# Prove that f is the antiderivative of g is f(x)=x^3+lnx and g(x)=3x^2+1/x

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To prove that anti derivative of g(x) = 3x^2+1/x is f(x) = x^3+lnx.

We start with f(x) = x^3+lnx.

We differentiate both sides:

f'(x) = d/dx{x^3+lnx}

f'(x) = d/dx(x^3)+d/dx(lnx)

f'(x) = 3x^2+1/x

Thus we got d/dx f(x) = d/dx{x^3+lnx} = 3x^2+1/x.

Therefore , the antiderivative of (3x^2+1/x) is x^3+lnx

If f(x) is the antiderivative of g(x) => f'(x) = g(x)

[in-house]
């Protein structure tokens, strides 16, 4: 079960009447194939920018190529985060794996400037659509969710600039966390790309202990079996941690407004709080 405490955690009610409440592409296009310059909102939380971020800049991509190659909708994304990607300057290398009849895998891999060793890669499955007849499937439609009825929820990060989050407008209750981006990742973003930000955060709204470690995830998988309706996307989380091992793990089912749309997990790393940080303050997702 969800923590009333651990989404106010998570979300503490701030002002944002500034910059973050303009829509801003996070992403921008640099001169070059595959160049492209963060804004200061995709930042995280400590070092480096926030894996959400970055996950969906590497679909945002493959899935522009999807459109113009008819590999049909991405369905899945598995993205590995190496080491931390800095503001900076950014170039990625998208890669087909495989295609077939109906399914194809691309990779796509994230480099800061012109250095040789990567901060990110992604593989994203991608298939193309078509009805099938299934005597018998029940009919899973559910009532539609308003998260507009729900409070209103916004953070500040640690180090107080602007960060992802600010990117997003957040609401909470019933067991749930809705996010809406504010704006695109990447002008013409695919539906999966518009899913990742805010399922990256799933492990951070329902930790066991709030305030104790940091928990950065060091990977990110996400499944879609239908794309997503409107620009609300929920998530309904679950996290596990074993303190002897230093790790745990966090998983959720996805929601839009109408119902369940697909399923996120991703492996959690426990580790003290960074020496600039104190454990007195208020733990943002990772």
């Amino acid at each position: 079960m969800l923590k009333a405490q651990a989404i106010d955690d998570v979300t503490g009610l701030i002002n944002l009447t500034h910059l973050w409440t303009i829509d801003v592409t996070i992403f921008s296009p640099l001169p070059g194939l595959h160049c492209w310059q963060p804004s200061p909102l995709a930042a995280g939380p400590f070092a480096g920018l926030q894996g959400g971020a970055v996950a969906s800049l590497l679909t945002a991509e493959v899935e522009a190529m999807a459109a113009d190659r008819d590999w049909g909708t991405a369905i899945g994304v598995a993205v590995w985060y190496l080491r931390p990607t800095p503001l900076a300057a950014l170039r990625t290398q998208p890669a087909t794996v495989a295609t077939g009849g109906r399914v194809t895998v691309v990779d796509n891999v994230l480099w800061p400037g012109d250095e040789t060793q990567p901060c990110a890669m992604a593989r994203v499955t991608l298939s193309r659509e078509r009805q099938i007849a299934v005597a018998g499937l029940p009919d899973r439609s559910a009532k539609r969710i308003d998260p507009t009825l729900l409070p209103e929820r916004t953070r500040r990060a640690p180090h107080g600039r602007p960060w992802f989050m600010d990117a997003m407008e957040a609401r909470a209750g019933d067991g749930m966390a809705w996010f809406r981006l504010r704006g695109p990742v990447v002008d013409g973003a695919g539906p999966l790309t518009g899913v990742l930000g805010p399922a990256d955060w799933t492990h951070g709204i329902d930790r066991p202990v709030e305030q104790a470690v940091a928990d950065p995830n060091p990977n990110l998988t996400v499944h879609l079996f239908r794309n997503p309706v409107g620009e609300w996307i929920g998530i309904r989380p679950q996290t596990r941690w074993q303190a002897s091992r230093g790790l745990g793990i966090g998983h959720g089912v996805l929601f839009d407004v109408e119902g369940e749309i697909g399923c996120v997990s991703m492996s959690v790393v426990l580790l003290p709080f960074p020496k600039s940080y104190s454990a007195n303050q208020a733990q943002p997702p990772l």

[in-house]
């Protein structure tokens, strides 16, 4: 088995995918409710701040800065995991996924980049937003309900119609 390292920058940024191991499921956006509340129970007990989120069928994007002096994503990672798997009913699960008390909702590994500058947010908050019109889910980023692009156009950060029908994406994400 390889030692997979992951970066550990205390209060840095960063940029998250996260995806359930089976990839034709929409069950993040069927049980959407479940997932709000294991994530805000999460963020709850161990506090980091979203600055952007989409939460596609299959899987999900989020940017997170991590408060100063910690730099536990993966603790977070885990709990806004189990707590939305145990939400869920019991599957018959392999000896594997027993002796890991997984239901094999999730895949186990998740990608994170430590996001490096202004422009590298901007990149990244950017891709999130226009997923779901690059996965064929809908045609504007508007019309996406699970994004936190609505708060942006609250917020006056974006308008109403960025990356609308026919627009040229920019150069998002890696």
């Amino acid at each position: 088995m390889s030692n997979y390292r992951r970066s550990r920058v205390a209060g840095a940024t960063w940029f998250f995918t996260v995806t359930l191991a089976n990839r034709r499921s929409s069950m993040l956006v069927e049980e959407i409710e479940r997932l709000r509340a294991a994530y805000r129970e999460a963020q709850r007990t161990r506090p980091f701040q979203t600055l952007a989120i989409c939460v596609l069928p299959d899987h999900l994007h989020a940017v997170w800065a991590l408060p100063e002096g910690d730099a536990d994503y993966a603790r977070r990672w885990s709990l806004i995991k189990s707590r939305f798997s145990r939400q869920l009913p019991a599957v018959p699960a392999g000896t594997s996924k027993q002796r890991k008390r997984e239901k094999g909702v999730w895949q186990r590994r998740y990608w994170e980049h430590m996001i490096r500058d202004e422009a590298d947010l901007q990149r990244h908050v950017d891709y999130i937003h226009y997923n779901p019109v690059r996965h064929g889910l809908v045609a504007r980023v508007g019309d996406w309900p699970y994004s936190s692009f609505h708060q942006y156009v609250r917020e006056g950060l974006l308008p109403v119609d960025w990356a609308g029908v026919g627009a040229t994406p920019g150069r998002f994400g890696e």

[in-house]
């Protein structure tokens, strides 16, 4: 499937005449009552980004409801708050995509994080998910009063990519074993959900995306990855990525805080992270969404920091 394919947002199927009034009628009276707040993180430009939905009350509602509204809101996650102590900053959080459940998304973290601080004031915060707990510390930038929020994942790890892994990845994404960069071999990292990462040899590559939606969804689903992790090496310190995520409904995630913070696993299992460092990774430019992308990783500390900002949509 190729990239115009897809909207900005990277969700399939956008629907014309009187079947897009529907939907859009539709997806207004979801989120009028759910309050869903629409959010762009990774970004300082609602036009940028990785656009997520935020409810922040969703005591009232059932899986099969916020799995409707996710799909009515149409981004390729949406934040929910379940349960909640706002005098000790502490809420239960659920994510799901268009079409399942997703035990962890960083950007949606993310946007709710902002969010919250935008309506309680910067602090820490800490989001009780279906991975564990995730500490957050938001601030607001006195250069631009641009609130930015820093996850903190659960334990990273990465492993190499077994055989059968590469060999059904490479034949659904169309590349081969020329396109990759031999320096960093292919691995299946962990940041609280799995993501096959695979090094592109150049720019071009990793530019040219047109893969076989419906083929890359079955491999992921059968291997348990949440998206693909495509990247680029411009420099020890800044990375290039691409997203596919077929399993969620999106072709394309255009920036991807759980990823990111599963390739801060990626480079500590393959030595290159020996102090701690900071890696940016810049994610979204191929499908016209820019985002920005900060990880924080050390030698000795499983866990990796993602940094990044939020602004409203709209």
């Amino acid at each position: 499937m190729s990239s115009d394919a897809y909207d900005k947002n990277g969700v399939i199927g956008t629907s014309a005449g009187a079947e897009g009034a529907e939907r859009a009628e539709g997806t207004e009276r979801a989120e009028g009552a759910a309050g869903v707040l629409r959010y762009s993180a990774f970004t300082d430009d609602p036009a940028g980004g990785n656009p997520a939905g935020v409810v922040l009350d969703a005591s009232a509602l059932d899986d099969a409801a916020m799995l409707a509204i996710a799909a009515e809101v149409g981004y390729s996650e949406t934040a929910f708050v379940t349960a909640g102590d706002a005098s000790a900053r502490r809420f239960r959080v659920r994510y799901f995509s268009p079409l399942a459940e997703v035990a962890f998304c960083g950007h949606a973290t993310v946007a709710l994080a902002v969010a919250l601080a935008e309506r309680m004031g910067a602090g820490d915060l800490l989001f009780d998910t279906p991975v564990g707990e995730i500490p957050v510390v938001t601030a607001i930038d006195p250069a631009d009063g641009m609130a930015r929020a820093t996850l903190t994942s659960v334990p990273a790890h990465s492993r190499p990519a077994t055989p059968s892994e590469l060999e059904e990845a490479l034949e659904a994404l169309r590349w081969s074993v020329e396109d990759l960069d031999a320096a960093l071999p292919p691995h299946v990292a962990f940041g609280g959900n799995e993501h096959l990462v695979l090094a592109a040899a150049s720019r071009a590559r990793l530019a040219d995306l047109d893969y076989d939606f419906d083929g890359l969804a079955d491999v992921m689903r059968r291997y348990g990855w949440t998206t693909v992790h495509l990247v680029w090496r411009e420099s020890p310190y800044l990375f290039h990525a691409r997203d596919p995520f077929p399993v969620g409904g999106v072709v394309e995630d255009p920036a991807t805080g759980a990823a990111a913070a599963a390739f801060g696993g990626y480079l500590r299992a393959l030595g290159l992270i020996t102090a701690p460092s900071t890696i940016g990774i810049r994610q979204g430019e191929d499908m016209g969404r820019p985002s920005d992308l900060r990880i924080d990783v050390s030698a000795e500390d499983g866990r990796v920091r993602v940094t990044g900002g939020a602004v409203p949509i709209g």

We'll calculate the first derivative of f(x).

f'(x) = (x^3+lnx)'

f'(x) = 3x^2 + 1/x

We notice that the result of differentiating the function f(x) is the expression of the function g(x) = 3x^2 + 1/x.

We could also prove that f(x) is the antiderivative of g(x) is calculating the indefinite integral of g(x), we'll get the expression of f(x).

Int g(x)dx = f(x) + C

Int (3x^2 + 1/x)dx = f(x) + C

We'll apply the property of the integral to be additive:

Int (3x^2 + 1/x)dx = Int (3x^2)dx + Int dx/x

Int (3x^2)dx = 3Int x^2dx

3Int x^2dx = 3*x^3/3 + C

We'll simplify and we'll get:

3Int x^2dx = x^3 + C (1)

Int dx/x = ln x + C (2)

Int g(x)dx = (1) + (2)

Int g(x)dx = x^3 + ln x + C

We notice that the result of the indefinite integral of g(x) is the function f(x) = x^3 + ln x (where C = 0).